Tony Abbott tours Green Hill Fort on Thursday Island with Air Chief Marshal Mark Binskin. Photo: Alex Ellinghausen Tony Abbott and Palm Stephen during a medal presentation for veterans on Thursday Island. Photo: Alex Ellinghausen
His parents called him Palm because he was born on Palm Sunday. He was the little brother who didn’t want to miss out who became a forgotten veteran of World War Two.
He is also the powerful face of the war story that passed most Australians completely by; one that helped shape the modern identity of the people of the Torres Strait.
When Henly, Jerry, Sereako and Arthur, his four older brothers, enlisted in the Torres Strait Light Infantry Battalion to fight the Japanese, Palm decided to join them, even though he was not yet 15.
“I was going to school and I was feeling sorry for my other brothers and thinking to myself, ‘I am big enough to use a rifle.'” Palm “Bill” Stephen, now 86, said on Tuesday.
Although he was big for a boy of his age, the enlistment application was rejected, so Palm tweaked his name and address, claimed he had no birth certificate and applied again, this time successfully.
War records show that Bill Stevens from Steppens Island enlisted in April 1944, a month after Palm Stephen from Stephen Island turned 15. He served for two years on Horn Island.
They also show that outside of Darwin, Horn Island was the most bombed and the most savagely attacked part of Australia, with eight air raids in 1942 dropping 500 bombs and killing 156 people.
Mr Stephen told his story at an extraordinary remembrance service on Thursday Island on Tuesday, where young Torres Strait islanders were presented with a ceremonial bow and arrow to represent their taking over responsibility for the future defence of their community and country.
There was also a stirring rendition of the national anthem by a frail man with a powerful voice, 86-year-old Seaman Dan.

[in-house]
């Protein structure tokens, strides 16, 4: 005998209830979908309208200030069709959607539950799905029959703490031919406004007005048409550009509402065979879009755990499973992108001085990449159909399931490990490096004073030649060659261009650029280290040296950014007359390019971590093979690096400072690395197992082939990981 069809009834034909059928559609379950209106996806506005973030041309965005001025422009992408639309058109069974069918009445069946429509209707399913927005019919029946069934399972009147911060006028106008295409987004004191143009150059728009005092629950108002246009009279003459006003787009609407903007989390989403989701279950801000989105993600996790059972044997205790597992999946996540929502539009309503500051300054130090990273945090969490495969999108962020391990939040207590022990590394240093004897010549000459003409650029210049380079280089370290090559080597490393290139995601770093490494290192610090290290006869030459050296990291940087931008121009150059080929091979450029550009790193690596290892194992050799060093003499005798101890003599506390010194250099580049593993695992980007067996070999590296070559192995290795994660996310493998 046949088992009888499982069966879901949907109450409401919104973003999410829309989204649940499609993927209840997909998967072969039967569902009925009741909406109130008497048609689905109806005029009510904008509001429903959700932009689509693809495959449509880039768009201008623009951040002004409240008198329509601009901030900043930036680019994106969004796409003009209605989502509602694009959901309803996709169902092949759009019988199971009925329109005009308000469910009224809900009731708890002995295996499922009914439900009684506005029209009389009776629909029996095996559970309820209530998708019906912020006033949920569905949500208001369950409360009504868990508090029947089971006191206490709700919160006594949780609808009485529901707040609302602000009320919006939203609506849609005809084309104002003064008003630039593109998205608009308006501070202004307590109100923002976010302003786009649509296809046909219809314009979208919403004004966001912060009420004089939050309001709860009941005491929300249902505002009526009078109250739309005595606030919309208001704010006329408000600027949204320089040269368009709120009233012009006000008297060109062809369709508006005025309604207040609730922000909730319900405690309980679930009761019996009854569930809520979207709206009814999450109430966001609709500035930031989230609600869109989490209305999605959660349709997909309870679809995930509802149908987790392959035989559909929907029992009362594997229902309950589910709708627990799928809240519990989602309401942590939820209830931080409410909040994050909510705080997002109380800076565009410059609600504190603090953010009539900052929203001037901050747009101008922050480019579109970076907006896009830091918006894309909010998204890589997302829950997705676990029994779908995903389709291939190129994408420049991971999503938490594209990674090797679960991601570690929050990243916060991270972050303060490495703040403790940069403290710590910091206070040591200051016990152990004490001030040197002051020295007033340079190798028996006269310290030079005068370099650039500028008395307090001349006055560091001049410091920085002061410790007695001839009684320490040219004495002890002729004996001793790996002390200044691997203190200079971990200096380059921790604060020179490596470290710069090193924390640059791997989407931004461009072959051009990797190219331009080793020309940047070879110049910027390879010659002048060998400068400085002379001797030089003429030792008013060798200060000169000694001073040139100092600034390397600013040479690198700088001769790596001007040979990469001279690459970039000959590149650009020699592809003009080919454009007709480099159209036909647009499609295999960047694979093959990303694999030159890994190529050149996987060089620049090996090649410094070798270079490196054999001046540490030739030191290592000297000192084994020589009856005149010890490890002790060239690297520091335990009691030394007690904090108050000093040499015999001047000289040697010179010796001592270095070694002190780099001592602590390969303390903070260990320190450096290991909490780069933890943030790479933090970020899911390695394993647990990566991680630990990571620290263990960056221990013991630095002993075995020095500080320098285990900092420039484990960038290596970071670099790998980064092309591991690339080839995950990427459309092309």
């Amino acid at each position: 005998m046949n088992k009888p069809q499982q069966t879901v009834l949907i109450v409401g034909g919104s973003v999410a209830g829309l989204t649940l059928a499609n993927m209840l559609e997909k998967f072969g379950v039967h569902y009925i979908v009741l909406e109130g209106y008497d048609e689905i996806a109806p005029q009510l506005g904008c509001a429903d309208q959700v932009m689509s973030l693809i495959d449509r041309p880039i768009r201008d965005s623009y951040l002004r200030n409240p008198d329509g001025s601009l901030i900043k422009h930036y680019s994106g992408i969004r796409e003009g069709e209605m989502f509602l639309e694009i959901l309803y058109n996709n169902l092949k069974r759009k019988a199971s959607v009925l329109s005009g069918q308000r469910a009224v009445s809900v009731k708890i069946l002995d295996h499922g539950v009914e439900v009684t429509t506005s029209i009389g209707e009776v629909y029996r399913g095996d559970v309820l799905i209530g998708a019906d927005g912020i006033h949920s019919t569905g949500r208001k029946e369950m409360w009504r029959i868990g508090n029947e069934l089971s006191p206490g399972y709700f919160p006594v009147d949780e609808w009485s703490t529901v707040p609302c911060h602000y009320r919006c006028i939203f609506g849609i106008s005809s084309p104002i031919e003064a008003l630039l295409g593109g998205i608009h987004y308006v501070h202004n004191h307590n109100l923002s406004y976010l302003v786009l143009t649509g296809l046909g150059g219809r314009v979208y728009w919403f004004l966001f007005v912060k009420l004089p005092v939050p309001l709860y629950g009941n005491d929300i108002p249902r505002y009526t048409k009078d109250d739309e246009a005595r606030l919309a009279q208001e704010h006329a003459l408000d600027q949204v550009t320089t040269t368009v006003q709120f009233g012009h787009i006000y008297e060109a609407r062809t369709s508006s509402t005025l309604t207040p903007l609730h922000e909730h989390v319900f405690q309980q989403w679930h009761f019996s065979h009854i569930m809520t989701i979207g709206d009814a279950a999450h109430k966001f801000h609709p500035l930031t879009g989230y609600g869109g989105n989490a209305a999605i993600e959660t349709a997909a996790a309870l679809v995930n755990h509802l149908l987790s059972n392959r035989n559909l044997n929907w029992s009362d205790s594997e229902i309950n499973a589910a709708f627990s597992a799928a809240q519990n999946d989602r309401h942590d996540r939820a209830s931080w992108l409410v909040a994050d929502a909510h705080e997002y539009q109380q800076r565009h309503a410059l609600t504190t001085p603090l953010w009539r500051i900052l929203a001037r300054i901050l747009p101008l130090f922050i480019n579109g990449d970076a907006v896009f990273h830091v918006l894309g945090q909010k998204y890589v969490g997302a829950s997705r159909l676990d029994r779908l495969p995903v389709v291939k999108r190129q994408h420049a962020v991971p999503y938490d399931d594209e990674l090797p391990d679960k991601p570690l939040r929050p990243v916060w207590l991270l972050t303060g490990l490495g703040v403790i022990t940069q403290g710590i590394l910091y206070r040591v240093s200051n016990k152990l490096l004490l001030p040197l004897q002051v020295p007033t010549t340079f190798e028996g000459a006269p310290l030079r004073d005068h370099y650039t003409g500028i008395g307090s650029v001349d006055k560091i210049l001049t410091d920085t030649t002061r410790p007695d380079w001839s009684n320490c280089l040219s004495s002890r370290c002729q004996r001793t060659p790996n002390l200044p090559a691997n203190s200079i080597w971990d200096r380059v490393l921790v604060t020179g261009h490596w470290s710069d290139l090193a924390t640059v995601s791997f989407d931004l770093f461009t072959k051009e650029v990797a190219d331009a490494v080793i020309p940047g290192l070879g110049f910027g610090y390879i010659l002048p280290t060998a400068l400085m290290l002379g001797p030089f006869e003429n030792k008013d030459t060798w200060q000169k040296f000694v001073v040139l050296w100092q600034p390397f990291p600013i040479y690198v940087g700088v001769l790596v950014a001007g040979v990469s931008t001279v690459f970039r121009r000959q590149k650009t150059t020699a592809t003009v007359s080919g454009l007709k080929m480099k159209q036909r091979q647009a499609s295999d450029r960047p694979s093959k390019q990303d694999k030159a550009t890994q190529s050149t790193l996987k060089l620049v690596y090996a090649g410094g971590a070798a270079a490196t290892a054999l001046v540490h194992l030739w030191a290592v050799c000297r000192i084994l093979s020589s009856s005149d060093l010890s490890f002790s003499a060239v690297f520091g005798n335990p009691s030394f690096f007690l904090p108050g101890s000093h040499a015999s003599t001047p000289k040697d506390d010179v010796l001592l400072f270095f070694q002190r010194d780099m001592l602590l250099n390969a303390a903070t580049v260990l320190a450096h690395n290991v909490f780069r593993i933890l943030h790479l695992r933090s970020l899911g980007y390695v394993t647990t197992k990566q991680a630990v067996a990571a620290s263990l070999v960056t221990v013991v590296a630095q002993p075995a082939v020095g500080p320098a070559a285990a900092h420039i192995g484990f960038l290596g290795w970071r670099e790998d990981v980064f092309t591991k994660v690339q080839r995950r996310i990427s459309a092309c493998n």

On the second of five days in the area, Prime Minister Tony Abbott pointed out at a service that more than 1100 men of the Torres Strait volunteered to serve in that conflict.
“If volunteering to serve is the ultimate mark of commitment to country and patriotism, no part of Australia has been more patriotically Australian than the Torres Strait and its citizens,” he said.
“At a time when we hardly acknowledged Indigenous Australians, Indigenous Australians acknowledged us … At a time when Indigenous people were not even counted in the census, Australia could count on Indigenous people.”
That Mr Stephen was honoured was the product of what Mr Abbott called some “marvellous sleuthing detective work” by the local member, Warren Entsch, a longstanding advocate of Torres Strait war veterans.
After noticing that there were six Stephens, including two cousins of the brothers, mentioned in the war records, he saw that there was a seventh named Bill Stevens, but no Palm.
“It didn’t make sense because I knew there were no ‘Stevens’ in the Torres Strait. Then I looked where he came from and I knew Steppens Island didn’t exit.”
After the recognition was finalised a few weeks back, arrangements were made for Mr Stephen to make a two-day trip from Broome with a grandson to join two of the other surviving veterans, Mabai Warasum and Bamia Mast.
He said that his only surviving brother, Jerry, was 102 and not strong enough to make the trip from Cairns.
“I just wanna give a little speech about me and my brothers,” he said at the start, adding the trip was worth it to be with old mates and have breakfast with Mr Abbott and Chief of the Defence Force, Air Chief Marshal Mark Binskin.
“We were proud to do our bit for our country,” was his parting line.
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